Extensive quantitative remodeling of the proteome between normal colon tissue and adenocarcinoma

Mol Syst Biol. 2012;8:611. doi: 10.1038/msb.2012.44.

Abstract

We report a proteomic analysis of microdissected material from formalin-fixed and paraffin-embedded colorectal cancer, quantifying > 7500 proteins between patient matched normal mucosa, primary carcinoma, and nodal metastases. Expression levels of 1808 proteins changed significantly between normal and cancer tissues, a much larger fraction than that reported in transcript-based studies. Tumor cells exhibit extensive alterations in the cell-surface and nuclear proteomes. Functionally similar changes in the proteome were observed comparing rapidly growing and differentiated CaCo-2 cells. In contrast, there was minimal proteomic remodeling between primary cancer and metastases, suggesting that no drastic proteome changes are necessary for the tumor to propagate in a different tissue context. Additionally, we introduce a new way to determine protein copy numbers per cell without protein standards. Copy numbers estimated in enterocytes and cancer cells are in good agreement with CaCo-2 and HeLa cells and with the literature data. Our proteomic data set furthermore allows mapping quantitative changes of functional protein classes, enabling novel insights into the biology of colon cancer.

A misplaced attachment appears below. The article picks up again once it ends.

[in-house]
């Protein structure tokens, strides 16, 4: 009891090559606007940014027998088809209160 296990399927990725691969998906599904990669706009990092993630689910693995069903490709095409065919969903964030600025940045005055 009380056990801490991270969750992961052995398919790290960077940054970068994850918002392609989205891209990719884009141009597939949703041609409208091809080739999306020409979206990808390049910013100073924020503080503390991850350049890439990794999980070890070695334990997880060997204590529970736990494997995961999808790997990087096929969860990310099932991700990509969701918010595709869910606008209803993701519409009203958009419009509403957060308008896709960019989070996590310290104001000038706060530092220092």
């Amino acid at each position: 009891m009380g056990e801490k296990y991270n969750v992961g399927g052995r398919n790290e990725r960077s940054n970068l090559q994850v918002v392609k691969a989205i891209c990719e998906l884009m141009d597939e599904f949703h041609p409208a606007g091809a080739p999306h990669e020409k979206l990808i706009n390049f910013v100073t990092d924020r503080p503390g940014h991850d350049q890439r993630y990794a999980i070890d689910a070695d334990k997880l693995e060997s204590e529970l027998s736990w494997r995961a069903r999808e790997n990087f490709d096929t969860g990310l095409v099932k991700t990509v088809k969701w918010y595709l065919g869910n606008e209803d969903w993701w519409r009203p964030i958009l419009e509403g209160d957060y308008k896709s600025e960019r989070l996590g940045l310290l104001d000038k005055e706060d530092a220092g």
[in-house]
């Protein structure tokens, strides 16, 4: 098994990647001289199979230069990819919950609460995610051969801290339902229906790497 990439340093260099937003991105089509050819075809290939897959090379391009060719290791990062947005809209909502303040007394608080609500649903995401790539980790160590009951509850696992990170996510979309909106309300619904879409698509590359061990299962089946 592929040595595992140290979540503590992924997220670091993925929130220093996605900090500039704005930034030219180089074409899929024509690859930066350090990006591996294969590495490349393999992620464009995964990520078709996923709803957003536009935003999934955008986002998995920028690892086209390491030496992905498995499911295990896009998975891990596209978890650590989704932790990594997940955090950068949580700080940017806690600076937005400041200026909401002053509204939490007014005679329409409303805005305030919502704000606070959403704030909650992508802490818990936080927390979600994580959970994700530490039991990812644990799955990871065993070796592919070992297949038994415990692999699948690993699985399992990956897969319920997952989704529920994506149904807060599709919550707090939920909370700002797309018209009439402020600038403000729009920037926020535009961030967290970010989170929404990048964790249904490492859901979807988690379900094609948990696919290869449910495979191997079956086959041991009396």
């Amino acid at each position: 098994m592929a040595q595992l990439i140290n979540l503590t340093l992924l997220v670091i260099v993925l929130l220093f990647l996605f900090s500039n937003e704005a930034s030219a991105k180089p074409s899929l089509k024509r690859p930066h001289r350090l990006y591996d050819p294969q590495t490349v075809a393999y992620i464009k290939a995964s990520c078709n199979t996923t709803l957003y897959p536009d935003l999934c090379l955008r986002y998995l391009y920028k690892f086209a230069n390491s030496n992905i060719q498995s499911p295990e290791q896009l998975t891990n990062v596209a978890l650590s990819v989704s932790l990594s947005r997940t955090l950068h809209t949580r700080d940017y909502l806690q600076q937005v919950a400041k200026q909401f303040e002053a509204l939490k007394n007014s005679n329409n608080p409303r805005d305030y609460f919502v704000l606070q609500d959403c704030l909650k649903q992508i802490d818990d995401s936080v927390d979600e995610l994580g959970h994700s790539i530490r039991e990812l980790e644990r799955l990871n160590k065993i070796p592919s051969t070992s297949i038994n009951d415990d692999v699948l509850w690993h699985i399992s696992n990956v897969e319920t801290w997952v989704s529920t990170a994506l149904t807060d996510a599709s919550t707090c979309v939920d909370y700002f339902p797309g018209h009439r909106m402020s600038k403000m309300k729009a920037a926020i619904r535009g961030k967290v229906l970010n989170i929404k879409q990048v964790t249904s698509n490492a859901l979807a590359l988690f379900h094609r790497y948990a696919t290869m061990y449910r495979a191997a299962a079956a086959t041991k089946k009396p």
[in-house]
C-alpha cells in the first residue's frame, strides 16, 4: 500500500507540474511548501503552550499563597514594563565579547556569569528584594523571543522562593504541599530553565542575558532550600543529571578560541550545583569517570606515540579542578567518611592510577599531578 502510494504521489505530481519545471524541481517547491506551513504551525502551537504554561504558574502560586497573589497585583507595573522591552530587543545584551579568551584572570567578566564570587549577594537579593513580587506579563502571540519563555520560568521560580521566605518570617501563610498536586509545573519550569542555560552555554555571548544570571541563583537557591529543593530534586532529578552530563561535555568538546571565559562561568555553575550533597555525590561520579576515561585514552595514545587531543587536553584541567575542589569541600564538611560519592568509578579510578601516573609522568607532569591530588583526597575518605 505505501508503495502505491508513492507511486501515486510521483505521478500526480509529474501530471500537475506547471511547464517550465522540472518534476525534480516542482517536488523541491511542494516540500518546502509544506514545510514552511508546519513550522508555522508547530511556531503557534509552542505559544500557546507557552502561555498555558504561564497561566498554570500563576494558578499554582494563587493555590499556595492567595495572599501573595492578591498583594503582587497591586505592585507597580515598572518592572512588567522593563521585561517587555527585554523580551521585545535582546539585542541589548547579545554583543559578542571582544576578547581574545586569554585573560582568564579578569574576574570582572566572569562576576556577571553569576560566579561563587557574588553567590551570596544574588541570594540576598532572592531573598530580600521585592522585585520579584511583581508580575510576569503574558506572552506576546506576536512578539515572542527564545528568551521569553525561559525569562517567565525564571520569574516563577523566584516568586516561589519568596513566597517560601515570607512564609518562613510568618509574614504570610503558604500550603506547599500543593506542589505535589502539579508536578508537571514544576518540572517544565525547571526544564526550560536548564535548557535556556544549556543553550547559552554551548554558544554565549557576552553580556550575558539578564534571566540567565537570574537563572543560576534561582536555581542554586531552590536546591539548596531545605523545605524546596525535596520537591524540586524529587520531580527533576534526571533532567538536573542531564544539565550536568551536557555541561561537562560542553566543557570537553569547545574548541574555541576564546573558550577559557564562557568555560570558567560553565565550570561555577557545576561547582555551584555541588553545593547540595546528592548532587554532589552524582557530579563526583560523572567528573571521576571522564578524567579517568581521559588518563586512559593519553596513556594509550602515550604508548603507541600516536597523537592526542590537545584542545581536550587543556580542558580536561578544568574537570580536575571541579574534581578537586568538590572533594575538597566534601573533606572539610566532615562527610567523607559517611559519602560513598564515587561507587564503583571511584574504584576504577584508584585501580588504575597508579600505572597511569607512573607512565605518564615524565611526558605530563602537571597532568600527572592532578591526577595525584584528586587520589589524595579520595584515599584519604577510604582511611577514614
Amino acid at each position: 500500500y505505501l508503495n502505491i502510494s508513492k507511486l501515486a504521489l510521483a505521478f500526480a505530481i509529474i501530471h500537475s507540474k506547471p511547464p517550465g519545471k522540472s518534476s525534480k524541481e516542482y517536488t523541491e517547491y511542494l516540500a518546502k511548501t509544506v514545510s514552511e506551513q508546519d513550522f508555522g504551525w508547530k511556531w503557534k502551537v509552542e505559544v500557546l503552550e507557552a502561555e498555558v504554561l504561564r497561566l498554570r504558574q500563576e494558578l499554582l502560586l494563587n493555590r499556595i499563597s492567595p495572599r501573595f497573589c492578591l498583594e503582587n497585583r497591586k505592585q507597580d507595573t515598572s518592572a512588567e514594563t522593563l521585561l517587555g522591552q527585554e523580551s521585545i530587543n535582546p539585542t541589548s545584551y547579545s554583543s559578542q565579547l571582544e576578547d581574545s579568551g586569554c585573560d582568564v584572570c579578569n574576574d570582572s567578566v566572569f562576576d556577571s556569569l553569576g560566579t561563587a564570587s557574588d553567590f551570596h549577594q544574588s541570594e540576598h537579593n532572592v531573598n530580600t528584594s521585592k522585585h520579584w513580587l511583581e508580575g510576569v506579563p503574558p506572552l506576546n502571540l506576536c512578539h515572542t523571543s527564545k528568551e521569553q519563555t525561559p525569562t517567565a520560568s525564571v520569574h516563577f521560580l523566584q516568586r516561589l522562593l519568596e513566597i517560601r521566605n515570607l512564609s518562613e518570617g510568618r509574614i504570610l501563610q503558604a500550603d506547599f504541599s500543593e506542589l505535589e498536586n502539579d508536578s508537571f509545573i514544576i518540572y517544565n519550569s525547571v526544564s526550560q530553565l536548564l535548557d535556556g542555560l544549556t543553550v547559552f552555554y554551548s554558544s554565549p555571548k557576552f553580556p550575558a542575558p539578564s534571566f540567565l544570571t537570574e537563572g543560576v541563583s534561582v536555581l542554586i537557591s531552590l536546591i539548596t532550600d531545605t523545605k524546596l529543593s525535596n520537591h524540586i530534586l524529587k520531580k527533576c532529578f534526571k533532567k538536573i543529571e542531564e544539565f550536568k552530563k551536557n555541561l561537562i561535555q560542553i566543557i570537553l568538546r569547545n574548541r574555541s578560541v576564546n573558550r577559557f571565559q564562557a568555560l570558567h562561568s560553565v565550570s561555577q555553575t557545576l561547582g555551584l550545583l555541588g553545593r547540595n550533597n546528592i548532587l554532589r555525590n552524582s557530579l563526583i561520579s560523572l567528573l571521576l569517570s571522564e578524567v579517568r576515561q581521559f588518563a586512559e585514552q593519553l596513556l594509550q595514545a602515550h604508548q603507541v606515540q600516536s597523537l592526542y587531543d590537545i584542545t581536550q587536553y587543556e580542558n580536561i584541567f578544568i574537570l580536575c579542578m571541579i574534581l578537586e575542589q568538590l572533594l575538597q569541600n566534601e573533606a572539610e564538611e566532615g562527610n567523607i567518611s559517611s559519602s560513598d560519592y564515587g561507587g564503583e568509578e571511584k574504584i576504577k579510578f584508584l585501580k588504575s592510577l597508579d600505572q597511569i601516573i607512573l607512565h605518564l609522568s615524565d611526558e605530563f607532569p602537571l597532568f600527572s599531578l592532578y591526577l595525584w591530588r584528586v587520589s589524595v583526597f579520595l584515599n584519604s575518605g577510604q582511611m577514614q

Publication types

  • Research Support, Non-U.S. Gov't

MeSH terms

  • Adenocarcinoma / metabolism*
  • Adenocarcinoma / pathology*
  • Caco-2 Cells
  • Cell Differentiation
  • Colon / metabolism*
  • Colon / pathology
  • Colonic Neoplasms / metabolism*
  • Colonic Neoplasms / pathology*
  • HeLa Cells
  • Humans
  • Immunohistochemistry
  • Intestinal Mucosa / metabolism
  • Intestinal Mucosa / pathology
  • Laser Capture Microdissection
  • Neoplasm Metastasis
  • Neoplasm Proteins / metabolism
  • Paraffin Embedding
  • Proteome / metabolism*
  • Proteomics
  • Signal Transduction
  • Subcellular Fractions / metabolism
  • Tissue Fixation
  • Transcriptome / genetics
  • Up-Regulation

Substances

  • Neoplasm Proteins
  • Proteome